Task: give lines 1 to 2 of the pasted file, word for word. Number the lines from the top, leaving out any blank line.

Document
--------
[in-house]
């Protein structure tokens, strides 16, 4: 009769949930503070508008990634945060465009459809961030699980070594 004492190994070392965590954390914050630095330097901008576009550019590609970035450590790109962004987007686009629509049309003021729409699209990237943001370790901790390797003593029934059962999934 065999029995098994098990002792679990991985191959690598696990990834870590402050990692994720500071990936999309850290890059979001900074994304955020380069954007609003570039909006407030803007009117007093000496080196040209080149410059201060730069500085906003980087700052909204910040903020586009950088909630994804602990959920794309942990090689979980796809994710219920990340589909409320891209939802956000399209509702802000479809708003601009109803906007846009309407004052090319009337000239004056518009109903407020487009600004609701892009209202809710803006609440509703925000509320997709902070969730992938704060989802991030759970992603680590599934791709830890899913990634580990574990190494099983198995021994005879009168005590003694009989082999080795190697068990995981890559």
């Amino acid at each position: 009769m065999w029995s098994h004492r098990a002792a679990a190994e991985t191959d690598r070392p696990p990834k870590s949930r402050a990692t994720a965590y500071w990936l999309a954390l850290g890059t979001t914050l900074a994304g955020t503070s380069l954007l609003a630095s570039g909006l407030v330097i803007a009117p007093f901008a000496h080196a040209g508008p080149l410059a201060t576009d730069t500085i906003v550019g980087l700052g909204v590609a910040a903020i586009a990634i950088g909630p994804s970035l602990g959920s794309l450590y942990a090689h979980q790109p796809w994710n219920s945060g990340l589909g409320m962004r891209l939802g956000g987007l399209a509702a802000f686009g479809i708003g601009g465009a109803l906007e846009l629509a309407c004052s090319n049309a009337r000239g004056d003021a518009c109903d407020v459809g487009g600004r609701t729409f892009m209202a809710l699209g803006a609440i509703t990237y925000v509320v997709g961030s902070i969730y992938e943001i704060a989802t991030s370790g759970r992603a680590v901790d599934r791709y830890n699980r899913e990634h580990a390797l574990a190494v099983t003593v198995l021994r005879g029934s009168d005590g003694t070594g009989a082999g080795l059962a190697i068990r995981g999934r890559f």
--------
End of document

[in-house]
């Protein structure tokens, strides 16, 4: 009769949930503070508008990634945060465009459809961030699980070594 004492190994070392965590954390914050630095330097901008576009550019590609970035450590790109962004987007686009629509049309003021729409699209990237943001370790901790390797003593029934059962999934 065999029995098994098990002792679990991985191959690598696990990834870590402050990692994720500071990936999309850290890059979001900074994304955020380069954007609003570039909006407030803007009117007093000496080196040209080149410059201060730069500085906003980087700052909204910040903020586009950088909630994804602990959920794309942990090689979980796809994710219920990340589909409320891209939802956000399209509702802000479809708003601009109803906007846009309407004052090319009337000239004056518009109903407020487009600004609701892009209202809710803006609440509703925000509320997709902070969730992938704060989802991030759970992603680590599934791709830890899913990634580990574990190494099983198995021994005879009168005590003694009989082999080795190697068990995981890559």